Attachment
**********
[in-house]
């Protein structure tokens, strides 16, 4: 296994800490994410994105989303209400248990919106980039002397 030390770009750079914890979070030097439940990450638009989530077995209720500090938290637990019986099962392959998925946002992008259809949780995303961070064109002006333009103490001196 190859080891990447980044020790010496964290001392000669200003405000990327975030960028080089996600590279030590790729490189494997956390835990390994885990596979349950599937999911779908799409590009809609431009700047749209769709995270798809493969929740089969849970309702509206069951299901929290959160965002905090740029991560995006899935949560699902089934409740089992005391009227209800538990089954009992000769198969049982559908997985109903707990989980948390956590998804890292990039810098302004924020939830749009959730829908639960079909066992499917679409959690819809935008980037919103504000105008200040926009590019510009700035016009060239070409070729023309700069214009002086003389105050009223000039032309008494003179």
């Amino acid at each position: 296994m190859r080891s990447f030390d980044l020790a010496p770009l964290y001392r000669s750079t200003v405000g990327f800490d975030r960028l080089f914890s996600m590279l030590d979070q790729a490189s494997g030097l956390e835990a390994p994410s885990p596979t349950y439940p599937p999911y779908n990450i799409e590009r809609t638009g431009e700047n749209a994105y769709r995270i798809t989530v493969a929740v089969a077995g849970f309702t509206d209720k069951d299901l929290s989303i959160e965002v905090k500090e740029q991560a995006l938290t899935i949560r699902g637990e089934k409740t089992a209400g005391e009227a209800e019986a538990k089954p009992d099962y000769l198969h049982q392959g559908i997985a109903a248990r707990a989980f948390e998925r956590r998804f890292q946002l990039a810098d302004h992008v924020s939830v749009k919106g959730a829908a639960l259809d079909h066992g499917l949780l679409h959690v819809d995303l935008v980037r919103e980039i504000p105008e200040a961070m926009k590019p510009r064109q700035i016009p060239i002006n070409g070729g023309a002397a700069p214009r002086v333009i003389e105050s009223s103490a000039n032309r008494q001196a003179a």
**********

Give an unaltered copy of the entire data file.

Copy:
[in-house]
């Protein structure tokens, strides 16, 4: 296994800490994410994105989303209400248990919106980039002397 030390770009750079914890979070030097439940990450638009989530077995209720500090938290637990019986099962392959998925946002992008259809949780995303961070064109002006333009103490001196 190859080891990447980044020790010496964290001392000669200003405000990327975030960028080089996600590279030590790729490189494997956390835990390994885990596979349950599937999911779908799409590009809609431009700047749209769709995270798809493969929740089969849970309702509206069951299901929290959160965002905090740029991560995006899935949560699902089934409740089992005391009227209800538990089954009992000769198969049982559908997985109903707990989980948390956590998804890292990039810098302004924020939830749009959730829908639960079909066992499917679409959690819809935008980037919103504000105008200040926009590019510009700035016009060239070409070729023309700069214009002086003389105050009223000039032309008494003179």
């Amino acid at each position: 296994m190859r080891s990447f030390d980044l020790a010496p770009l964290y001392r000669s750079t200003v405000g990327f800490d975030r960028l080089f914890s996600m590279l030590d979070q790729a490189s494997g030097l956390e835990a390994p994410s885990p596979t349950y439940p599937p999911y779908n990450i799409e590009r809609t638009g431009e700047n749209a994105y769709r995270i798809t989530v493969a929740v089969a077995g849970f309702t509206d209720k069951d299901l929290s989303i959160e965002v905090k500090e740029q991560a995006l938290t899935i949560r699902g637990e089934k409740t089992a209400g005391e009227a209800e019986a538990k089954p009992d099962y000769l198969h049982q392959g559908i997985a109903a248990r707990a989980f948390e998925r956590r998804f890292q946002l990039a810098d302004h992008v924020s939830v749009k919106g959730a829908a639960l259809d079909h066992g499917l949780l679409h959690v819809d995303l935008v980037r919103e980039i504000p105008e200040a961070m926009k590019p510009r064109q700035i016009p060239i002006n070409g070729g023309a002397a700069p214009r002086v333009i003389e105050s009223s103490a000039n032309r008494q001196a003179a």